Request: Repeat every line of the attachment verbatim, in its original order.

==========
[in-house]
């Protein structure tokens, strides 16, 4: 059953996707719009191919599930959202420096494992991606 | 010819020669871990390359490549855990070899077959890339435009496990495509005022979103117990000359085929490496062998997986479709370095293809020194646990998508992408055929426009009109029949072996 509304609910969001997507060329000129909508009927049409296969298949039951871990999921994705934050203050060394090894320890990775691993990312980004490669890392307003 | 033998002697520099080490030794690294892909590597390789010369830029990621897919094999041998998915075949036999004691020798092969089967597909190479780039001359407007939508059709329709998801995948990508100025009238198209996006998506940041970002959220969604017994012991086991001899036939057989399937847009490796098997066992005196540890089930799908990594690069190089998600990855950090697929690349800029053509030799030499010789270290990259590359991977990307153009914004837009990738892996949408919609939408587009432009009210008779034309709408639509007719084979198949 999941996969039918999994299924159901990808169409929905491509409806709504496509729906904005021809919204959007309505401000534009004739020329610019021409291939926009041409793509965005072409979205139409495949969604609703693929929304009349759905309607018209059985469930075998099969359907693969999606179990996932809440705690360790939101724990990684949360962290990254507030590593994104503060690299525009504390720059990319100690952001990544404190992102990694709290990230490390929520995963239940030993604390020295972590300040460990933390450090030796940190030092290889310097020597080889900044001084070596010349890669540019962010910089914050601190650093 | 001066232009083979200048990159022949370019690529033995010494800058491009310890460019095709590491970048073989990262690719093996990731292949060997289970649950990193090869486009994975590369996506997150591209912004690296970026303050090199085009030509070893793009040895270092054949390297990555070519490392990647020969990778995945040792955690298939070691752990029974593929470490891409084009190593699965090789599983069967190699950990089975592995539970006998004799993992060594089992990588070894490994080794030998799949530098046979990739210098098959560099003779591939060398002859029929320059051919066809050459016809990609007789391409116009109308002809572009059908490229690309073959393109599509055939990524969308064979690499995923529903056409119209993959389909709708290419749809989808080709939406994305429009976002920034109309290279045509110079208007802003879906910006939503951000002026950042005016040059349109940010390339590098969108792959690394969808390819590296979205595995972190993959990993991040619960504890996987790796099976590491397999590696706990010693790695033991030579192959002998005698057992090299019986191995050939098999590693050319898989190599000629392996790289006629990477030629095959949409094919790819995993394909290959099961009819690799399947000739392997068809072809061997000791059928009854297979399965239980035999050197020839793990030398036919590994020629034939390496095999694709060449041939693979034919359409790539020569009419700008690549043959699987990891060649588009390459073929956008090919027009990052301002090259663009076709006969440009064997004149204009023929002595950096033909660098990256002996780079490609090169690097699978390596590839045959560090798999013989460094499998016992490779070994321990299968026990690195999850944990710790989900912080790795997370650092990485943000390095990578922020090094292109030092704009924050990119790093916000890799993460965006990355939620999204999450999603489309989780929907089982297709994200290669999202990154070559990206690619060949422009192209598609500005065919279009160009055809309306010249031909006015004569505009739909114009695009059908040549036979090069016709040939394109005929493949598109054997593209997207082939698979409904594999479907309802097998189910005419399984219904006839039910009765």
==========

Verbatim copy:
[in-house]
């Protein structure tokens, strides 16, 4: 059953996707719009191919599930959202420096494992991606 | 010819020669871990390359490549855990070899077959890339435009496990495509005022979103117990000359085929490496062998997986479709370095293809020194646990998508992408055929426009009109029949072996 509304609910969001997507060329000129909508009927049409296969298949039951871990999921994705934050203050060394090894320890990775691993990312980004490669890392307003 | 033998002697520099080490030794690294892909590597390789010369830029990621897919094999041998998915075949036999004691020798092969089967597909190479780039001359407007939508059709329709998801995948990508100025009238198209996006998506940041970002959220969604017994012991086991001899036939057989399937847009490796098997066992005196540890089930799908990594690069190089998600990855950090697929690349800029053509030799030499010789270290990259590359991977990307153009914004837009990738892996949408919609939408587009432009009210008779034309709408639509007719084979198949 999941996969039918999994299924159901990808169409929905491509409806709504496509729906904005021809919204959007309505401000534009004739020329610019021409291939926009041409793509965005072409979205139409495949969604609703693929929304009349759905309607018209059985469930075998099969359907693969999606179990996932809440705690360790939101724990990684949360962290990254507030590593994104503060690299525009504390720059990319100690952001990544404190992102990694709290990230490390929520995963239940030993604390020295972590300040460990933390450090030796940190030092290889310097020597080889900044001084070596010349890669540019962010910089914050601190650093 | 001066232009083979200048990159022949370019690529033995010494800058491009310890460019095709590491970048073989990262690719093996990731292949060997289970649950990193090869486009994975590369996506997150591209912004690296970026303050090199085009030509070893793009040895270092054949390297990555070519490392990647020969990778995945040792955690298939070691752990029974593929470490891409084009190593699965090789599983069967190699950990089975592995539970006998004799993992060594089992990588070894490994080794030998799949530098046979990739210098098959560099003779591939060398002859029929320059051919066809050459016809990609007789391409116009109308002809572009059908490229690309073959393109599509055939990524969308064979690499995923529903056409119209993959389909709708290419749809989808080709939406994305429009976002920034109309290279045509110079208007802003879906910006939503951000002026950042005016040059349109940010390339590098969108792959690394969808390819590296979205595995972190993959990993991040619960504890996987790796099976590491397999590696706990010693790695033991030579192959002998005698057992090299019986191995050939098999590693050319898989190599000629392996790289006629990477030629095959949409094919790819995993394909290959099961009819690799399947000739392997068809072809061997000791059928009854297979399965239980035999050197020839793990030398036919590994020629034939390496095999694709060449041939693979034919359409790539020569009419700008690549043959699987990891060649588009390459073929956008090919027009990052301002090259663009076709006969440009064997004149204009023929002595950096033909660098990256002996780079490609090169690097699978390596590839045959560090798999013989460094499998016992490779070994321990299968026990690195999850944990710790989900912080790795997370650092990485943000390095990578922020090094292109030092704009924050990119790093916000890799993460965006990355939620999204999450999603489309989780929907089982297709994200290669999202990154070559990206690619060949422009192209598609500005065919279009160009055809309306010249031909006015004569505009739909114009695009059908040549036979090069016709040939394109005929493949598109054997593209997207082939698979409904594999479907309802097998189910005419399984219904006839039910009765």